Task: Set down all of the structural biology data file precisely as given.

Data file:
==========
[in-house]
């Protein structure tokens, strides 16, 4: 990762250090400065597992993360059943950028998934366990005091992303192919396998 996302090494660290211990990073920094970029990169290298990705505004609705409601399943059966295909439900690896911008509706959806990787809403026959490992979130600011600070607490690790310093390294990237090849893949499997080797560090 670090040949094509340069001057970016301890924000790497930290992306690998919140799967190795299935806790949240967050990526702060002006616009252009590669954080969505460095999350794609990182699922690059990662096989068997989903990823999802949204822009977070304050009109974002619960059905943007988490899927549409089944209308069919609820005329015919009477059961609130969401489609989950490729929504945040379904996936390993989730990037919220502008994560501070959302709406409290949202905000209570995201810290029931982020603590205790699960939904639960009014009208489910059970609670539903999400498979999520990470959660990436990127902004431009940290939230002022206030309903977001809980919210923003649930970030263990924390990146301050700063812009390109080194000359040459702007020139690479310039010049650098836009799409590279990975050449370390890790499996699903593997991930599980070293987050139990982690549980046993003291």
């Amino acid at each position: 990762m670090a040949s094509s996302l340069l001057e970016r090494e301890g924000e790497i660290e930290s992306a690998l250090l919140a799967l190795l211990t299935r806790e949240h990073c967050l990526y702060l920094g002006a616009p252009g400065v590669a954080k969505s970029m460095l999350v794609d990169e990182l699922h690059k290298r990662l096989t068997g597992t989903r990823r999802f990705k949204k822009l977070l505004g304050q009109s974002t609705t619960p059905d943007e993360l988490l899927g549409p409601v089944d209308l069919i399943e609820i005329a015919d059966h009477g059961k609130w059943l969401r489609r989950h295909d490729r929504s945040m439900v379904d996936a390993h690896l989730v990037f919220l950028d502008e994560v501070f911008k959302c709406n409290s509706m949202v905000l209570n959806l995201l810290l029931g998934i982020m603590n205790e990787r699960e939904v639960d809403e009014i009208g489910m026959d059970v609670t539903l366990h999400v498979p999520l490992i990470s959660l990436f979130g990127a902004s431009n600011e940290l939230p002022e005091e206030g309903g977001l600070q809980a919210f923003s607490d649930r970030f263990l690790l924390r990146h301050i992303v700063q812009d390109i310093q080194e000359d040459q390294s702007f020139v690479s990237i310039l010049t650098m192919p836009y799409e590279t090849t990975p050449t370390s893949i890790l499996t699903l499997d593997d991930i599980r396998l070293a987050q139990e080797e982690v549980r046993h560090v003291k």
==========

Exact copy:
[in-house]
């Protein structure tokens, strides 16, 4: 990762250090400065597992993360059943950028998934366990005091992303192919396998 996302090494660290211990990073920094970029990169290298990705505004609705409601399943059966295909439900690896911008509706959806990787809403026959490992979130600011600070607490690790310093390294990237090849893949499997080797560090 670090040949094509340069001057970016301890924000790497930290992306690998919140799967190795299935806790949240967050990526702060002006616009252009590669954080969505460095999350794609990182699922690059990662096989068997989903990823999802949204822009977070304050009109974002619960059905943007988490899927549409089944209308069919609820005329015919009477059961609130969401489609989950490729929504945040379904996936390993989730990037919220502008994560501070959302709406409290949202905000209570995201810290029931982020603590205790699960939904639960009014009208489910059970609670539903999400498979999520990470959660990436990127902004431009940290939230002022206030309903977001809980919210923003649930970030263990924390990146301050700063812009390109080194000359040459702007020139690479310039010049650098836009799409590279990975050449370390890790499996699903593997991930599980070293987050139990982690549980046993003291």
């Amino acid at each position: 990762m670090a040949s094509s996302l340069l001057e970016r090494e301890g924000e790497i660290e930290s992306a690998l250090l919140a799967l190795l211990t299935r806790e949240h990073c967050l990526y702060l920094g002006a616009p252009g400065v590669a954080k969505s970029m460095l999350v794609d990169e990182l699922h690059k290298r990662l096989t068997g597992t989903r990823r999802f990705k949204k822009l977070l505004g304050q009109s974002t609705t619960p059905d943007e993360l988490l899927g549409p409601v089944d209308l069919i399943e609820i005329a015919d059966h009477g059961k609130w059943l969401r489609r989950h295909d490729r929504s945040m439900v379904d996936a390993h690896l989730v990037f919220l950028d502008e994560v501070f911008k959302c709406n409290s509706m949202v905000l209570n959806l995201l810290l029931g998934i982020m603590n205790e990787r699960e939904v639960d809403e009014i009208g489910m026959d059970v609670t539903l366990h999400v498979p999520l490992i990470s959660l990436f979130g990127a902004s431009n600011e940290l939230p002022e005091e206030g309903g977001l600070q809980a919210f923003s607490d649930r970030f263990l690790l924390r990146h301050i992303v700063q812009d390109i310093q080194e000359d040459q390294s702007f020139v690479s990237i310039l010049t650098m192919p836009y799409e590279t090849t990975p050449t370390s893949i890790l499996t699903l499997d593997d991930i599980r396998l070293a987050q139990e080797e982690v549980r046993h560090v003291k």